The past couple of months have seen a resurgence of growth optimism about the Indian economy. In the short-run of the current fiscal year this is entirely justified by the exceptionally strong monsoon (following on the mini-drought of 2002-03), a mild cyclical upturn in industry and steady growth in services.
The Indian economy could well grow at 7 per cent or higher in 2003-04. But the growth optimism seems to extend well beyond the present year. A growing number of writers (including Vijay Kelkar and N K Singh) have emphasised the potential of some medium and long-term drivers of growth.
In particular, they have pointed to the 'demographic dividend' generated by India's relatively youthful population swelling the ranks of the labour force in the coming decades and reducing the dependency ratio of children plus senior citizens.
Long-term optimism has also been fed by the recent Goldman Sachs study (Dreaming with BRICs), which projects the rising global economic role of Brazil, Russia, India and China in the next half century. Is such optimism justified? Are we really on a growth escalator which will lift India to the front rank of global economic powers in the next three or four decades?
In some ways the BRICs projections are most alluring from an Indian perspective. The study notes "India has the potential to show the fastest growth over the next 30 and 50 years". What is really seductive is that the projections appear so modest and reasonable.
India is seen to grow at about 6 per cent per year between now and 2040 and then slow down gradually to 5 per cent by 2050. None of the wishful 8 per cent of the Tenth Plan is invoked. And yet, even with such 'modest' growth, India attains today's Korean (RoK) standards of living by 2042 and Italy's (almost) by 2050.
In terms of GDP in US dollars the Indian economy would overtake UK in 20 years and Japan in 30 years! Such is the power of compound interest and a large base population. This is heady stuff. Should we just book our seat and enjoy the ride to nirvana? But perhaps we need to take a closer look first. What's driving this stellar long-term performance?
The 'demographic dividend' seems to be a large part of this captivating tale. To quote: "Demographics play an important role in the way the world will change…With the only population out of the BRICs that continues to grow throughout the next 50 years, India has the potential to raise its US dollar income per capita to 35 times current levels". That's an increase of 3500 per cent!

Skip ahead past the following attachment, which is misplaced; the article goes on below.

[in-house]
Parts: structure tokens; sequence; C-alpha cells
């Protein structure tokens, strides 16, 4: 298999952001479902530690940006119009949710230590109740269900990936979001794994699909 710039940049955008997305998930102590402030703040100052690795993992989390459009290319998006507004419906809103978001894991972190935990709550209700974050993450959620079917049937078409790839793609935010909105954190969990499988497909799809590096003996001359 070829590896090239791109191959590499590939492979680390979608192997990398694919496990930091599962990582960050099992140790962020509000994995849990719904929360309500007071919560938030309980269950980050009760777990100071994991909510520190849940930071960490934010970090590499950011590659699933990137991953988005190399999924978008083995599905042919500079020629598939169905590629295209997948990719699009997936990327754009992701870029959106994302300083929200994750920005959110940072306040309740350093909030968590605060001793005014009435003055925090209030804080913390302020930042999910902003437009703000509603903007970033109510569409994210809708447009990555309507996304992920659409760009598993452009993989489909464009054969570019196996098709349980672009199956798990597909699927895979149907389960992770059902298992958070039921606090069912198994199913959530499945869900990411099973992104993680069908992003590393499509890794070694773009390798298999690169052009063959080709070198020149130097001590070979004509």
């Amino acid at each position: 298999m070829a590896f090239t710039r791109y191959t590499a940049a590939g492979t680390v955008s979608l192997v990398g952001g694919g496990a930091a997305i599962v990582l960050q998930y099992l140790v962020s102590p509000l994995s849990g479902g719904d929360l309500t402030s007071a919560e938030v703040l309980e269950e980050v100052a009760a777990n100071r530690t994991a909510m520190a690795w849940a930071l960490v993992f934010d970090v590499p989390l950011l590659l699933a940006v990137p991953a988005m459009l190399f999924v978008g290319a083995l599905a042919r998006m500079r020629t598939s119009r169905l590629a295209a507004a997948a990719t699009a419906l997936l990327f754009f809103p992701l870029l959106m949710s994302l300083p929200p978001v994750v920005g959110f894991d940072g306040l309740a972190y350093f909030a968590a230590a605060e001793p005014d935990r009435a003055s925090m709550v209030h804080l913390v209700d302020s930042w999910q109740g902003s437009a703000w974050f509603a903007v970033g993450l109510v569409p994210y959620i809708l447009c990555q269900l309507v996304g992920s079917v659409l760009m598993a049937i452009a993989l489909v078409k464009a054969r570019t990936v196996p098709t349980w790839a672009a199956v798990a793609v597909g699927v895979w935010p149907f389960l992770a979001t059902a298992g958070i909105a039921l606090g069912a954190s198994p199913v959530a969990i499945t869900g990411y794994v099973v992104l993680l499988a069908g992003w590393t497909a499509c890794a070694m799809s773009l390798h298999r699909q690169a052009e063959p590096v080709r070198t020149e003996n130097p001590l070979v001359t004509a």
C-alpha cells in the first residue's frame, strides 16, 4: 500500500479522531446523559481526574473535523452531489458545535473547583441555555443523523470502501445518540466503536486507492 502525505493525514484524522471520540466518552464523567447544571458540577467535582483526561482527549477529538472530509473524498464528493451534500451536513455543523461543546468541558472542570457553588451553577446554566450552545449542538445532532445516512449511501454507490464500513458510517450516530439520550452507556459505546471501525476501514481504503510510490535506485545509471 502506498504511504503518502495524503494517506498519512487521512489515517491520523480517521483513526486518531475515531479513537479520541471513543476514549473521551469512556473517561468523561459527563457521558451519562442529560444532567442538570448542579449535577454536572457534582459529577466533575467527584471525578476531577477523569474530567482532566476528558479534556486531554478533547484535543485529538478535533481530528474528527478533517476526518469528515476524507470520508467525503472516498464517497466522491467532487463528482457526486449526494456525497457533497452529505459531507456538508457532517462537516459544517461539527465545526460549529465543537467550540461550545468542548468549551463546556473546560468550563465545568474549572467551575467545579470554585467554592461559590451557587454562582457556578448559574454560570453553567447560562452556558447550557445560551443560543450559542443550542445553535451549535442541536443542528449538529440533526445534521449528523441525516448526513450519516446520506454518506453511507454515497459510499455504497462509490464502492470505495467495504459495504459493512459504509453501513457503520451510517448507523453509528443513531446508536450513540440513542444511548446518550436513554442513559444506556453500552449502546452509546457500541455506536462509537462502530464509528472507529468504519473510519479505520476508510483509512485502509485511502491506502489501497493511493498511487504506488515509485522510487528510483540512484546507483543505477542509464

What is this magic potion of 'demo-div'? It's part of the larger story of the 'demographic transition', which runs roughly as follows. In undeveloped economies both birth rates and death rates are high and, as a result, the population is static and poor. With development come advances in public health and disease control, which bring down the death rate.
Since, initially, the birth rate stays high, population grows apace and, after a 10-15 year lag, so does the labour force. As development proceeds and technology improves, living standards rise and families prefer fewer children. Increasingly they acquire the means to execute such aspirations.
In short, the birth rate also starts to decline, leading to lower population growth. That, in turn, reduces labour force growth. That is the demographic transition of a society from high rates of birth and death to low ones.
Towards the last third of this story comes a phase (of several decades) when labour force growth is high (because of earlier births) but the proportion of dependent children is low (because of reduced birth rates).
These are the decades when the economy has the highest proportion of its population in the working age (15-60) and offers the maximum potential for productive employment and growth. That's the demographic dividend.
Note one absolutely crucial point. The 'demo-div' is all about the supply of labour. Nothing is said about demand. Therein lies the catch. The additional labour supply offers the potential for employment and growth.